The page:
The Holocaust - one of the most frequently fictionalised events in human history and a subject which holds much dramatic interest and demands as much sensitivity. This opens up a debate about the ethics of movie making. Is it moral to profit off the tragedy of millions? Philosopher Theodor Adorno raised this issue when he stated that ‘to write poetry after Auschwitz is barbaric’. By adding characters, plot and dialogue that are intended for our enjoyment and entertainment, are we not disrespecting the trauma of the victims? Not even for entertainment, but for money - Schindler’s List grossed over 90 million dollars for Universal, turning a human catastrophe into a pot of gold.
However, is it also wrong to ignore the event completely in our virtual account of history? Educating and raising awareness is a function of cinema that is important in today’s society. To express something in art is one of the most therapeutic aspects of our culture, helping us to understand and process events. There must be a way to portray it with respect, in a manner factual and shocking without exploiting the suffering of so many.
Is this possible? French film-maker and theorist Francois Truffaut seemed to believe not, since war is so inherently exciting we cannot make a film that is anti-war. If we think about examples, specifically of the Holocaust, such as Schindler’s List, The Boy in the Striped Pyjamas, Life is Beautiful and The Pianist - we have irony, tragedy, adventure and thrill. And in the case of Schindler’s List, which Claude Lanzmann accused as a ‘kitschy melodrama’, we find at its centre a celebration of human kindness, a ‘feel-good’ factor somewhat absurd for an awful portrayal of this kind.
But it seems as if there is an exception to Truffaut’s generalisation.
Reviewed by The Guardian as ‘Soul Shakingly distressing’, László Nemes’ Hungarian Holocaust film, Son of Saul, is one of the most intelligent accounts of history ever portrayed on our screens. Recently added to Netflix, this intense cinematic experience is one of huge importance for those interested in more than just popcorn-munching for their evening entertainment. A challenging and thought-provoking piece of art and above all, a harrowing lesson about human experience in the camps.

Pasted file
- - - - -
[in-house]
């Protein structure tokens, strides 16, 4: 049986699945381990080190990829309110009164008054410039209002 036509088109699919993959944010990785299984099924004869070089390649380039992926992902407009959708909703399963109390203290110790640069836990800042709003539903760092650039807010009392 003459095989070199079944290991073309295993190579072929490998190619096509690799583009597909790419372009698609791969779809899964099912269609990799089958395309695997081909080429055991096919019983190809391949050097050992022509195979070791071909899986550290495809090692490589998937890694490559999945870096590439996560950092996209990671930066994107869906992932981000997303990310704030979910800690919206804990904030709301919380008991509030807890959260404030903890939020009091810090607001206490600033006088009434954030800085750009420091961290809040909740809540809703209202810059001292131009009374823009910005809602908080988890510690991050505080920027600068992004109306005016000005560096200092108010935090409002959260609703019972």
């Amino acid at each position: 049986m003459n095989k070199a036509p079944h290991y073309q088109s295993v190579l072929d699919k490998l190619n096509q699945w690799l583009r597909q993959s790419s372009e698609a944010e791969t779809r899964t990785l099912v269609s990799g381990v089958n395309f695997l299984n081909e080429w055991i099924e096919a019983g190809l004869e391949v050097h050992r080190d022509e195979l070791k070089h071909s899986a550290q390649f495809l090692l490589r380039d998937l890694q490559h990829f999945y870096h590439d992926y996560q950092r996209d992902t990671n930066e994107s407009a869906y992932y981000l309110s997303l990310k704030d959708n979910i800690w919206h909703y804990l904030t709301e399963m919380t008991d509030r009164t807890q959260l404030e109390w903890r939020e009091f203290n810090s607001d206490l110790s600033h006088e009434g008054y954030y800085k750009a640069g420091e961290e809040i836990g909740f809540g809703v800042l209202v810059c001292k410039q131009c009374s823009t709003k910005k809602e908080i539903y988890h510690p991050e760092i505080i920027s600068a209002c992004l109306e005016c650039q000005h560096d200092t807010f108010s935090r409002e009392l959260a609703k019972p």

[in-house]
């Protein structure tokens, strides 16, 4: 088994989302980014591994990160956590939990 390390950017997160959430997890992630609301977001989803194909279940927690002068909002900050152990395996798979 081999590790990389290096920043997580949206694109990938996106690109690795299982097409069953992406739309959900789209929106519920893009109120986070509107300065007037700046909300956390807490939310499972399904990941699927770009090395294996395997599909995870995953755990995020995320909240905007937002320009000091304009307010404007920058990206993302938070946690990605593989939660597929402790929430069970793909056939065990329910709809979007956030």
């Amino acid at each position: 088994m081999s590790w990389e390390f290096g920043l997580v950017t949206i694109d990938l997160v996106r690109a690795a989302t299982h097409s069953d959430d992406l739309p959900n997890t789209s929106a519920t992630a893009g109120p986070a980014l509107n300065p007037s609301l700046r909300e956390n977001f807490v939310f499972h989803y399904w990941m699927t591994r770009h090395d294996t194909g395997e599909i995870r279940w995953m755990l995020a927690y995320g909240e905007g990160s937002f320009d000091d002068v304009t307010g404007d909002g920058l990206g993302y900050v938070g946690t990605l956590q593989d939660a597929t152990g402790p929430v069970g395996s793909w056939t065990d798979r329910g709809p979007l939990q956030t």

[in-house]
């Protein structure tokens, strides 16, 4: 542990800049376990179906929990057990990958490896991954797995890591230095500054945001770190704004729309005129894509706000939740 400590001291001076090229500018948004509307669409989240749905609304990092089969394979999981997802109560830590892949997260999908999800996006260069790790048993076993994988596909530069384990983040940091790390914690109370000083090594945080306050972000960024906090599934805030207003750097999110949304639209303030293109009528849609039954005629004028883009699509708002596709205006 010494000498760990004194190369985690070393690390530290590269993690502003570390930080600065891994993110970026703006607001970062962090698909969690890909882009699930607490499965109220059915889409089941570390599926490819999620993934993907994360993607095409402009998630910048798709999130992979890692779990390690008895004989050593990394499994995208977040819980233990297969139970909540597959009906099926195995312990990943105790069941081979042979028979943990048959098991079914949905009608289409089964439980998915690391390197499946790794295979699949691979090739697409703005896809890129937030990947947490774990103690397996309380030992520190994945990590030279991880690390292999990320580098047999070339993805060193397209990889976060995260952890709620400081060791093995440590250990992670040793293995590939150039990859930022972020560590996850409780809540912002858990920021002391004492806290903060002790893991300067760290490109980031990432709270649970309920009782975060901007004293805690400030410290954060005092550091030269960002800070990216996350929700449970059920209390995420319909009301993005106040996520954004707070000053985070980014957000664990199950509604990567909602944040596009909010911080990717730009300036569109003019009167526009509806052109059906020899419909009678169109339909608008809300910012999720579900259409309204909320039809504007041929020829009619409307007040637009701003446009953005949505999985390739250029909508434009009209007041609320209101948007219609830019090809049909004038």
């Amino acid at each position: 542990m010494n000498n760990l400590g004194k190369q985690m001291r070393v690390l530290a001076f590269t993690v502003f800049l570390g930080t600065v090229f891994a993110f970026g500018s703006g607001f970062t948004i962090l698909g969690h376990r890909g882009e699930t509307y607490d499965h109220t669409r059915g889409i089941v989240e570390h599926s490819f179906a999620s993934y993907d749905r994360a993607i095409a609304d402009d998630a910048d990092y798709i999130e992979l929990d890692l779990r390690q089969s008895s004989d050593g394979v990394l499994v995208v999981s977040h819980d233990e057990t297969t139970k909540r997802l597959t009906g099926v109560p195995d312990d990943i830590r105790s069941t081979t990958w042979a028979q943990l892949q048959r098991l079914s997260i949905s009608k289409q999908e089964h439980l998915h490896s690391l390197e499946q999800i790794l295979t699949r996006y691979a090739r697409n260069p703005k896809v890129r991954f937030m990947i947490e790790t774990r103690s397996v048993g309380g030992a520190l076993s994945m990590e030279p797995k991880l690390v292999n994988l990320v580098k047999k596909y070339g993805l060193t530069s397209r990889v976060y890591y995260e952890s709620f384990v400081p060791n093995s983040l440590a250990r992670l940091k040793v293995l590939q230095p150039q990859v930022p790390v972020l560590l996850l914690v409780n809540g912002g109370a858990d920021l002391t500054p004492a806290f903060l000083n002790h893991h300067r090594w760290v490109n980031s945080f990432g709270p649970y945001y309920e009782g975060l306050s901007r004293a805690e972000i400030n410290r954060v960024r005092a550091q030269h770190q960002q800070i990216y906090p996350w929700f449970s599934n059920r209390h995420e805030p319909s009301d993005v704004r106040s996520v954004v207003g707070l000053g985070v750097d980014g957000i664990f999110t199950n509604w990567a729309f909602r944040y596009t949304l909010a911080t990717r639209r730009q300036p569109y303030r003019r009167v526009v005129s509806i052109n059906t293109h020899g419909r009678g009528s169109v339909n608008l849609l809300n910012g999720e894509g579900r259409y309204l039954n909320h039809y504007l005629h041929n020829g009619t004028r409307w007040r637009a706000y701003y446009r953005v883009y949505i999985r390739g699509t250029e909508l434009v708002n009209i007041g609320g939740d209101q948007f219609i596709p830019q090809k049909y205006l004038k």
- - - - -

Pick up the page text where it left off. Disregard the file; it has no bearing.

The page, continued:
The film, set in the Auschwitz concentration camp in 1944, follows the account of inmate, Saul (Géza Röhrig), who is forced to work under the guards’ supervision as a helper in the gas chambers. Whilst clearing up bodies, Saul finds the body of his son, and sets himself on a mission to find a Rabbi in order to give his child a proper burial.
On a purely narrative basis, this sounds no different to other Hollywood dramas that have dealt with the Holocaust, some more respectfully and successfully than others. What’s so special about Son of Saul?
We see everything from Saul’s point of view and it feels real, using a ‘man in the crowd’ filming perspective that I have never before come across. It is perhaps inspired by Elem Klimov’s Soviet war drama ‘Come and See’, yet while Klimov focuses solely on the protagonist (a young Belarusian boy) to make the audience watch the character endure terrible ordeals eye to eye, Nemes uses his camera as an onlooker to the events, making the audience feel as if they were hidden in the crowd, behind the protagonist’s shoulders. Like a child, we watch, we listen, and we learn. As the camera rolls continuously in real time, we pick up on background noises, movements, bits of dialogue, and we interpret this into a story, as we do with real life. Nothing is spoon-fed to us. This is a total sensory experience – in its detail, in its prioritisation of the specific rather than the narrative, Son of Saul allows us a disturbingly immediate experience of the concentration camps that other films, circumscribed by their need to tell a story, cannot approach.
Yet the film still remains deeply gripping. It would be unimaginable to portray the Holocaust in its full brutality. By adopting this strong style of artistic cinematography, we do not just get realism, we also get respect. We see horror only in glimpses – an out-of-focus body in the background or the sound of a gunshot and a cry heard only momentarily. This makes the film not only tasteful but also watchable despite its awful subject. In addition to this is the simple premise of a man trying to bury his son. His task is plain and honest; it offers awful tension but not sentimental thrill. Through the events of this plot we are shown the dread of his situation. We are given a story, but what we take from it is a state of affairs.
Son of Saul is a rare occasion in which the absence of characterisation, poetic dialogue, classical plot and structure work in a film’s favour. This film is not tailored for our enjoyment. Its purpose is to shock and to discomfort. While Schindler’s List and Life is Beautiful may make us cry and feel a safe sense of sadness, Son of Saul leaves us feeling simply empty. There is no resolution, no emotional climax, no relief. Because in real life there wasn’t. Where Hitchcock offers ‘life with the boring bits cut out’ Nemes cuts out nothing, ignores nothing. Instead, he offers us a full blown account of the Holocaust for us to experience and reflect upon, executed in the most powerful and respectful manner.